A new survey by Deloitte reveals the quality of data, the complexity of compliance, and a lack of confidence in IT systems are the main concerns for companies ahead of the finalizing of a new lease accounting standard, with almost 80 percent of executives believing that compliance with the new standard will be difficult.

The new lease accounting standards are being implemented by the Financial Accounting Standards Boards (FASB) and the International Accounting Standards Board (IASB).

The finalized lease accounting standard could be issued in 2014 with an expected effective date no sooner than 2017. The standard will require companies to recognize on their balance sheets the assets and liabilities resulting from all leases of more than 12 months in duration, based on the present value of the lease payments.

The survey also indicates that companies are no more prepared to comply with the standard than they were two years ago. When it comes to real estate lessees, confidence in their preparations for the new standard has actually dropped with a mere 1 percent “extremely” or “very” prepared to comply in 2013, down from 9 percent in 2011.

A report last week by The Wall Street Journal on a recent joint meeting between the standard-setters indicated that FASB and the IASB may scale back the scope of the new standards to avoid making major changes in the lessor accounting rules, instead focusing on lessee accounting.

“It’s clear that lessees are increasingly forecasting difficulties complying with the new standard, though the concerns for lessors look to be easing,” said Deloitte Transactions and Business Analytics LLP director Scott Hileman in a statement. “The lack of progress and, in some cases, regression on compliance since 2011 is partly a result of the uncertainty regarding the new standard. However, given the standard’s complexity, the financial impact and the significant data challenges posed, companies should start getting their houses in order.”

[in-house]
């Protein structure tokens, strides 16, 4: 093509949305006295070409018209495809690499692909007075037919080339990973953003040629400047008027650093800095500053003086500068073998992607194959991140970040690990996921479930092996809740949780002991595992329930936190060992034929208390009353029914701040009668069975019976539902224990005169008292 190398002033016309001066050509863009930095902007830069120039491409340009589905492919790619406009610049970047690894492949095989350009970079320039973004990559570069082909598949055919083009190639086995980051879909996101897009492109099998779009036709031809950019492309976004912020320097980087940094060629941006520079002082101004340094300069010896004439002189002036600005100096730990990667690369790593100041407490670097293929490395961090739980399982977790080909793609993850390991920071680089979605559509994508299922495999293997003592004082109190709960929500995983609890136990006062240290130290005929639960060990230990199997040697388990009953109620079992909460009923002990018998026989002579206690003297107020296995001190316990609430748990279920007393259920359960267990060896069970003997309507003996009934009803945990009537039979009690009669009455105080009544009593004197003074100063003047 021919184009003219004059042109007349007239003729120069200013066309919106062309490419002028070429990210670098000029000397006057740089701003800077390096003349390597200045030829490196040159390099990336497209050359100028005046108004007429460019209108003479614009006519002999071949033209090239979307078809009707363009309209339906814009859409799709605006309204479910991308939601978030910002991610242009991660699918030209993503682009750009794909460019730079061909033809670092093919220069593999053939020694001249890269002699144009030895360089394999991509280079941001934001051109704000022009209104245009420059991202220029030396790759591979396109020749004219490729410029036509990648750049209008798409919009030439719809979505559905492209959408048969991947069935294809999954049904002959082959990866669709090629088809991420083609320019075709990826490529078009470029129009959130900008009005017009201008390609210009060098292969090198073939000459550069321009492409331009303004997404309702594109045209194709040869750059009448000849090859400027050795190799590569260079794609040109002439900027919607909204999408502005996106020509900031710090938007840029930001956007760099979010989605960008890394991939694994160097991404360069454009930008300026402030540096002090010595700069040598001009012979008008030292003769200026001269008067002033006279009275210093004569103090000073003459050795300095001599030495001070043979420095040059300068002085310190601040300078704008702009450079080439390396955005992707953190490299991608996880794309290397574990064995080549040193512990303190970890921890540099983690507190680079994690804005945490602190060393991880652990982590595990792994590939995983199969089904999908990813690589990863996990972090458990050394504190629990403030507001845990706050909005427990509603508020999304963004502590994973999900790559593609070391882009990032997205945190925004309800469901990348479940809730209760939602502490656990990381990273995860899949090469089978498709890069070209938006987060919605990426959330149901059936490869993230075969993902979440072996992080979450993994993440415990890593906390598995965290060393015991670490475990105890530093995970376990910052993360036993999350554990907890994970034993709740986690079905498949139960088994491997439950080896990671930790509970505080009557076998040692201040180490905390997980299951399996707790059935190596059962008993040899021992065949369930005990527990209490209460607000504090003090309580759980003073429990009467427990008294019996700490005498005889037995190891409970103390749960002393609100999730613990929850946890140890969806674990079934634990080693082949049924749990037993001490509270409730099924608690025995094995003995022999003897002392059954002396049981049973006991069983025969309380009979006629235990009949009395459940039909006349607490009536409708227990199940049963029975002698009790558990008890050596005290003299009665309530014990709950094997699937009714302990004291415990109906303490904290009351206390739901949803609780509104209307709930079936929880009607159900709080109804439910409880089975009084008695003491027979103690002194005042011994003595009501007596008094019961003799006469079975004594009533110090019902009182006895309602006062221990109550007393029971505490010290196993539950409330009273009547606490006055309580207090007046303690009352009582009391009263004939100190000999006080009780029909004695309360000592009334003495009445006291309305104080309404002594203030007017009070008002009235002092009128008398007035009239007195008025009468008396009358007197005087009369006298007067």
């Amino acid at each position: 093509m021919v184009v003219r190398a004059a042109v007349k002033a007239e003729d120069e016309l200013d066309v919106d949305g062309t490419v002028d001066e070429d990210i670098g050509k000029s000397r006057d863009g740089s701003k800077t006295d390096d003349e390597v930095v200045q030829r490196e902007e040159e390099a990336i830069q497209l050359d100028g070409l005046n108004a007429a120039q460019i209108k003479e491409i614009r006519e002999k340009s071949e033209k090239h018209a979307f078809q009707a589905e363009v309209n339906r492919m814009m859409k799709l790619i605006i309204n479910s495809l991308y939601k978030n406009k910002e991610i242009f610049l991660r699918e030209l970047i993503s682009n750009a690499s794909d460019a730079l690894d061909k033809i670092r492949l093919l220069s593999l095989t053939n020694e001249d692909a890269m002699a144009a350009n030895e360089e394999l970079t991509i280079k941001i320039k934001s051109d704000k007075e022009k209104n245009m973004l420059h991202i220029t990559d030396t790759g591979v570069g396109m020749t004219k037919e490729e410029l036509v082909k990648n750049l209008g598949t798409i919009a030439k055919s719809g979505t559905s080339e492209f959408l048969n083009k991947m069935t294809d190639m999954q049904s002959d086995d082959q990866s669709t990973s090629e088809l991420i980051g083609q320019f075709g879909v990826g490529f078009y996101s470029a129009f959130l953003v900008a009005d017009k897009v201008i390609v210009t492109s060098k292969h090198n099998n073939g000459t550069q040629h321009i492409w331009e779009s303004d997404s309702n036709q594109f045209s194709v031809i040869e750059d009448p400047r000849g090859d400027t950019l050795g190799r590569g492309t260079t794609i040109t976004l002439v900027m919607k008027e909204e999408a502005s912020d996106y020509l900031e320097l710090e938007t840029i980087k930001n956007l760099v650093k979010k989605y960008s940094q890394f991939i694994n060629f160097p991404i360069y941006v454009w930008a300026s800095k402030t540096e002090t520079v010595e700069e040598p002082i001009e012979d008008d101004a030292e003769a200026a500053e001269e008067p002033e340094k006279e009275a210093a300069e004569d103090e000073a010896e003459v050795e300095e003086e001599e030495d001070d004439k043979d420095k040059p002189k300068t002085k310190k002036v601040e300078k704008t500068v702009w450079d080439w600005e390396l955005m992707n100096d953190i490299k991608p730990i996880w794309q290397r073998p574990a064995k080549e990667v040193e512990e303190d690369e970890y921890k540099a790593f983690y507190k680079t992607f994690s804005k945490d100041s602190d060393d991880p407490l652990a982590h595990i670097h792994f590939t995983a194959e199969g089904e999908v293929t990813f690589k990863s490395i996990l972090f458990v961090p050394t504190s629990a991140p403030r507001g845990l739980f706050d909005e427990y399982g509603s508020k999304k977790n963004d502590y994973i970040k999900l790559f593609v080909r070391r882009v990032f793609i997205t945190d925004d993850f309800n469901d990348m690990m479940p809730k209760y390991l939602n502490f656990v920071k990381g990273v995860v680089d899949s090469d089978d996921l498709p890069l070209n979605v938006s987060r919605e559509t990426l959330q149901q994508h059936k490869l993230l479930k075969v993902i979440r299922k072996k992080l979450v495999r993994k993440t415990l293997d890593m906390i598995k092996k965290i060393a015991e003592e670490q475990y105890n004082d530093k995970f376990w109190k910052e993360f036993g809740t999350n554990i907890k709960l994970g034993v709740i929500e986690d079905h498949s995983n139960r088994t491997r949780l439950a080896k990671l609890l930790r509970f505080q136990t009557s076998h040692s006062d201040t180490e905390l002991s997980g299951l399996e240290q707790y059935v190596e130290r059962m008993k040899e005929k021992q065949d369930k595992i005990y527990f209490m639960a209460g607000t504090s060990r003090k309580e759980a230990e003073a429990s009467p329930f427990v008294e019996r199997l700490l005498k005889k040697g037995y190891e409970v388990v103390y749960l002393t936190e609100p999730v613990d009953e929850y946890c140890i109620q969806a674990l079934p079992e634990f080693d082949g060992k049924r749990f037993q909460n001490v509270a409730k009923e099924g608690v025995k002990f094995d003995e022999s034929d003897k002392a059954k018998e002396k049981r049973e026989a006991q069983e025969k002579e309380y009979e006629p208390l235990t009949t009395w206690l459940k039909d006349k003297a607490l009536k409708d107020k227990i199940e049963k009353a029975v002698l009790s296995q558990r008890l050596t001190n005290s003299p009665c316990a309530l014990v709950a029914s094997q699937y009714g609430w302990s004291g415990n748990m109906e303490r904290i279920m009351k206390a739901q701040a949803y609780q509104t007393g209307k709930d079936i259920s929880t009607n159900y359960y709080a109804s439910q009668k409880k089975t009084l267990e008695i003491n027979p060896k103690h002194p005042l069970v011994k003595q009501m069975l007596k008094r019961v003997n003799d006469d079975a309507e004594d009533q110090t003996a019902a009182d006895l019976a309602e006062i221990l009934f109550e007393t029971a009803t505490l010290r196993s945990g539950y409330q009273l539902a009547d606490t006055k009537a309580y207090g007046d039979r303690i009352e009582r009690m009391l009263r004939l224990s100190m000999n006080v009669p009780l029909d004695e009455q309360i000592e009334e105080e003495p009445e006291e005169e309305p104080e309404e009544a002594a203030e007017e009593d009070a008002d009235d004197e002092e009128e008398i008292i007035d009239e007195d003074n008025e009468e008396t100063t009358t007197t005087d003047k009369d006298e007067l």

Nearly half of the executives polled by Deloitte cited an effect on financial ratios from the new leasing standards, with significant effects on debt to equity (71 percent) and return on assets (52 percent) cited by the survey respondents. The impact on lessees appeared to be more severe than on lessors, with the former group far more likely to cite these impacts.  

Other findings from the Lease Accounting Survey include:

  • Executives expect the reporting burden to increase: Executives surveyed predicted the new standard will place a greater reporting burden on lessees of real estate (88 percent) and equipment (85 percent), as well as lessors of equipment (73 percent) and real estate (71 percent).
  • Full-service impact will be greater: Executives at companies where less than half the real estate portfolio consists of full-service leases were much more likely to anticipate major or significant impacts to the balance sheet, disclosures, financial ratios, and the income statement.
  • Implementation timescales viewed as longer: 52 percent of executives believe implementation will require one year or longer, a significant rise from 33 percent in the 2011 survey. 


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